- 3 key ingredients in early life forms were made through phosphorylation
- A phosphorylating agent present on early Earth wasn't previously found
- Scientists have now identified such a compound: Diamidophosphate (DAP)
Researchers at The Scripps Research Institute (TSRI), a nonprofit medical research facility in the United States, have hypothesised that a chemical reaction called phosphorylation may have been crucial for the assembly of three key ingredients in early life forms.
These ingredients are short strands of nucleotides to store genetic information, short chains of amino acids (peptides) to do the main work of cells, and lipids to form encapsulating structures such as cell walls.
No one has ever found a phosphorylating agent that was plausibly present on early Earth and could have produced these three classes of molecules side-by-side under the same realistic conditions, researchers said.
The TSRI scientists have now identified such a compound: diamidophosphate (DAP). "We suggest a phosphorylation chemistry that could have given rise, all in the same place, to oligonucleotides, oligopeptides, and the cell-like structures to enclose them," said Mr. Ramanarayanan Krishnamurthy, associate professor of chemistry at TSRI.
"That in turn would have allowed other chemistries that were not possible before, potentially leading to the first simple, cell-based living entities," Krishnamurthy said.
The study titled "Phosphorylation, Oligomerization and Self-assembly in Water Under Potential Prebiotic Conditions" was published on Monday in the journal Nature Chemistry. It is part of an ongoing effort by scientists around the world to find plausible routes for the epic journey from prebiological chemistry to cell-based biochemistry.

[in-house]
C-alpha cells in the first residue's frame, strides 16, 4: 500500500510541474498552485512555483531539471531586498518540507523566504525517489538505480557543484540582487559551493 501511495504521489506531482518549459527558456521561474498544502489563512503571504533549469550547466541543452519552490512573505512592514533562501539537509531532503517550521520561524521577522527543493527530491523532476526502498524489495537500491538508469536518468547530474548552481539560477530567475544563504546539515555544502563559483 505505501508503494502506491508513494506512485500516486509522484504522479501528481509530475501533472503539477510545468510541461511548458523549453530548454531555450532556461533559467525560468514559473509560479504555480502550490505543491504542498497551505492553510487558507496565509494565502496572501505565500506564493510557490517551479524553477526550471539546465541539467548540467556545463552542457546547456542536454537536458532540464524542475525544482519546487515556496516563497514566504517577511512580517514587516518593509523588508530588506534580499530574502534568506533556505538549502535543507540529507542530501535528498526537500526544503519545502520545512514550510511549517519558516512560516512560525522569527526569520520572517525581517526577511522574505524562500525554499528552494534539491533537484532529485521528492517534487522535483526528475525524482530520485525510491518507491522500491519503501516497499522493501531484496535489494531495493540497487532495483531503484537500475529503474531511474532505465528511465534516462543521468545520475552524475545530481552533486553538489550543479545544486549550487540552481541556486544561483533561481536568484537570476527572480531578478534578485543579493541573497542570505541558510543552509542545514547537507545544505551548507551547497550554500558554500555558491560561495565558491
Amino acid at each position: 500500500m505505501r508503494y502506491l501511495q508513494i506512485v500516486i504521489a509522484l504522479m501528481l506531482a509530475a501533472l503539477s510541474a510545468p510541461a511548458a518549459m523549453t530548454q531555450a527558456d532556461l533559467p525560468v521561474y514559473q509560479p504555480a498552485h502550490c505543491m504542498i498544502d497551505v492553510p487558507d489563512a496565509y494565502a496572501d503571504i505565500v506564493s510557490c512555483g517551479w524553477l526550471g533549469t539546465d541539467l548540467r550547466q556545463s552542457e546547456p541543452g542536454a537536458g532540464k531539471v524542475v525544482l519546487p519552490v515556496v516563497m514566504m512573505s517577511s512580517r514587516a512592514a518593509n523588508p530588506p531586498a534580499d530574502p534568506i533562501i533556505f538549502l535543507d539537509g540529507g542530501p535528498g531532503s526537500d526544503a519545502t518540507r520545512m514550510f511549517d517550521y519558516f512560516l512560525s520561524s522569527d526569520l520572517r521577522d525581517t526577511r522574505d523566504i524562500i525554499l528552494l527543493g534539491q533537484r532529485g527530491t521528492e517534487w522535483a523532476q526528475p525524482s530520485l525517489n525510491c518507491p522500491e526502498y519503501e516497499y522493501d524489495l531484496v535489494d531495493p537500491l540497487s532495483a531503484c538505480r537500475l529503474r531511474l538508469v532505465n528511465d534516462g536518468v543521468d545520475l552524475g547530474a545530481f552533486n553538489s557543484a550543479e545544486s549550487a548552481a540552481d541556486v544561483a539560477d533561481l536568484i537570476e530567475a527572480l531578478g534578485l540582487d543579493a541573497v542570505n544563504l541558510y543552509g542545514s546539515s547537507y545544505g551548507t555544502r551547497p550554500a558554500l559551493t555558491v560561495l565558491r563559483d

Other researchers have described chemical reactions that might have enabled the phosphorylation of pre-biological molecules on the early Earth.
However, these scenarios have involved different phosphorylating agents for different types of molecule, as well as different and often uncommon reaction environments.
"It has been hard to imagine how these very different processes could have combined in the same place to yield the first primitive life forms," Mr. Krishnamurthy said.
Researchers, including Ms. Megha Karki, a postdoctoral research associate at TSRI, showed that DAP could phosphorylate each of the four nucleoside building blocks of RNA in water or a paste-like state under a wide range of temperatures and other conditions.
With the addition of the catalyst imidazole, a simple organic compound that was itself plausibly present on the early Earth, DAP's activity also led to the appearance of short, RNA-like chains of these phosphorylated building blocks.
"With DAP and water and these mild conditions, you can get these three important classes of pre-biological molecules to come together and be transformed, creating the opportunity for them to interact together," Mr. Krishnamurthy added.